It’s unclear what Pupkin’s job actually is. Pupkin has yet to be funny in any way whatsoever; odd, for a stand-up comic. He actually delivers a tape to Jerry’s producer (Shelley Hack). She actually listens to it. She responds constructively, but not overwhelmingly positively. Instead, she recommends that he hone his material in an actual stand-up club (instead of his mother’s apartment).

When he continues to wait, the secretary calls security. Everyone is exceedingly polite to him, but they won’t give him what he wants: he wants to meet Jerry. Also, the secretary keeps getting his name wrong, from “Pumpkin” to “Pupnik”. Outside, Masha tells him that Jerry is, in fact, in the building—that they lied to him. He storms back in and charges past the secretary, in a flurry of fantasy-driven activity.

He drives out to Long Island, to Jerry’s house, with Rita (Diahnne Abbott) (the homecoming queen from his high school class, so I guess the date was real) scamming their way in, though the butler is immediately suspicious. She gets into it, dancing around, then she runs upstairs to check out the rest of the house. Just as Jerry gets back from the links—because his butler called him back—he’s astonished to see that Pupkin is in his house and pretending that they know each other.

Jerry’s amusement is nonexistent. Pupkin has to go. He throws him out in a way that even Pupkin can’t misinterpret.

Pupkin and Masha kidnap Jerry. They have him call his office to tell them to let “The King” be the first guest on the show. Jerry Lewis plays his role quite well.

While Pupkin arranges to get himself on the show, Masha “entertains” Jerry back at her luxurious apartment. Pupkin had wrapped him up in masking tape (a ton of it, else it wouldn’t have worked). Masha prepares a sumptuous, candlelit dinner for Jerry. She is dressed in a slinky black dress. She scares the life out of him with her intensity and blank madness. “Let’s just clear everything off the table and do it right here.”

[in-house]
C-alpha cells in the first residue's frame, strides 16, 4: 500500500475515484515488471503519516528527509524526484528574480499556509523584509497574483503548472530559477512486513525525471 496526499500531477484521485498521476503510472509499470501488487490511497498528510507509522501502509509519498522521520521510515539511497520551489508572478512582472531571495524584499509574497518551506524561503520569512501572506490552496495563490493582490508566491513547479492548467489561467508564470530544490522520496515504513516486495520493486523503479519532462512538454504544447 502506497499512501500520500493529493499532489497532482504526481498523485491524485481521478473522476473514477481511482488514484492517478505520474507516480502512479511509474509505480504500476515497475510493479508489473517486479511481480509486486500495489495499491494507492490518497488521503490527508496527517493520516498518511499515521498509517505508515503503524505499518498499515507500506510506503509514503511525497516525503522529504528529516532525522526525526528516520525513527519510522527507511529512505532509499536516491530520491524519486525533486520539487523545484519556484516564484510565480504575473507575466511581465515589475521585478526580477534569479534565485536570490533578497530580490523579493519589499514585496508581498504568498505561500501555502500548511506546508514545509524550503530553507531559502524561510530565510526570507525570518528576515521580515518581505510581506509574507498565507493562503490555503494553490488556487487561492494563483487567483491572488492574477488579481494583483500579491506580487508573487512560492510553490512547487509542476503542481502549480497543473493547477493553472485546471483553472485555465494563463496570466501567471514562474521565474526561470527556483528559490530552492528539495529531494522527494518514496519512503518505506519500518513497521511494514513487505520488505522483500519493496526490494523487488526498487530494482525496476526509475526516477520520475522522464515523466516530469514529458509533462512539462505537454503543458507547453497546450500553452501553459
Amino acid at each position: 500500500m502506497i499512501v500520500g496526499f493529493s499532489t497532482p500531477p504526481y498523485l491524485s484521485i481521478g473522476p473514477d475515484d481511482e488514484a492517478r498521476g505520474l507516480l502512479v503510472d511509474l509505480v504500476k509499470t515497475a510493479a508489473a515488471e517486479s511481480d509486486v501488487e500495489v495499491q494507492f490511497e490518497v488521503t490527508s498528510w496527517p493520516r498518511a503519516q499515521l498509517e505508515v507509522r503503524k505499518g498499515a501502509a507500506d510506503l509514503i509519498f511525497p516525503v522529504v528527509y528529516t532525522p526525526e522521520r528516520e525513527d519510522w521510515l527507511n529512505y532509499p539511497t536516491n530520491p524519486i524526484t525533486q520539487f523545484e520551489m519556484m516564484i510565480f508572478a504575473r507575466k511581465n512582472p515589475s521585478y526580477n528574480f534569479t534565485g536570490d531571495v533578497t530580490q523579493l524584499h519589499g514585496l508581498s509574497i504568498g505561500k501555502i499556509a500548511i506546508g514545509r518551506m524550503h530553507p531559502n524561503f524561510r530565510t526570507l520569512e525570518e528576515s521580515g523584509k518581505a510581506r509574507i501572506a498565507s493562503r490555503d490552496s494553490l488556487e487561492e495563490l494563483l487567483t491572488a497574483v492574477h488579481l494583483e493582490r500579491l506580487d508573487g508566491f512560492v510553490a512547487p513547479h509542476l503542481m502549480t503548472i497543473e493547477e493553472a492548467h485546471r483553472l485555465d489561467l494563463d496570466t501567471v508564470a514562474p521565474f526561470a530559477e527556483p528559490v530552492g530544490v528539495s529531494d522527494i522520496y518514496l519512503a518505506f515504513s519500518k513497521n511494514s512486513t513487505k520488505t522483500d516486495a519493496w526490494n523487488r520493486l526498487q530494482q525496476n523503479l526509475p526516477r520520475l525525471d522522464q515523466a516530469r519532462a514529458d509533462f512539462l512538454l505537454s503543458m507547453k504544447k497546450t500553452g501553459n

Pupkin, meanwhile, has arranged a distraction, and manages to sneak on to the set, so that he can get to the producer and introduce himself as “The King”. Masha, meanwhile, is making good on her threat of clearing the table. She serenades Jerry. King is bold as love, telling the producer how the show is going to go, telling the FBI that he gets what he wants first. He hands off his monologue to the staff of the show—and they actually think it’s funny.

The show begins: Tony Randall is guest-hosting, doing Rupert’s lines. Back at her house, Masha strips. Pupkin goes on—and we don’t see him deliver a single line. At Jerry’s request, Masha cuts him out of the masking tape. It’s getting later (taping was at seven); the FBI take Rupert to a bar to watch the show (he wants to be sure that he was aired). Jerry wallops Masha and escapes. Masha chases him down the street in her underwear. Pupkin’s show is finally on: he’s not very funny, but the crowd is laughing.

We see in a montage that Pupkin goes to jail for almost three years, then publishes his memoirs and then, somehow, has a career. There is no such thing as bad publicity. Unless … is this another fantasy of Pupkin’s?

The structure and characters are not dissimilar to Arthur Fleck in Joker. Arthur, though, didn’t deserve the abuse he got. Pupkin, on the other hand, didn’t deserve the shot he got—he thought he didn’t need to put in the work. “Better to be king for a night than a schmuck for a lifetime.”

You can tell that this movie was made almost 40 years ago, when the police didn’t get involved so quickly and when the Pupkins of the world hadn’t already ruined it for everyone else.

Step Brothers (2008) — 6/10

Brennan Huff (Will Smith) is an adult child. His mother Nancy (Mary Steenbergen) spoils the hell out of him. Dale Doback (John C. Reilly) is also an adult child. His father Robert (Richard Jenkins) spoils the hell out of him. Nancy and Robert hook up at a conference. They realize that they have more than a conference fling in common: they each have a grown man-child living at home with them. They get married. Dale and Brennan both implode like spoiled children at the wedding.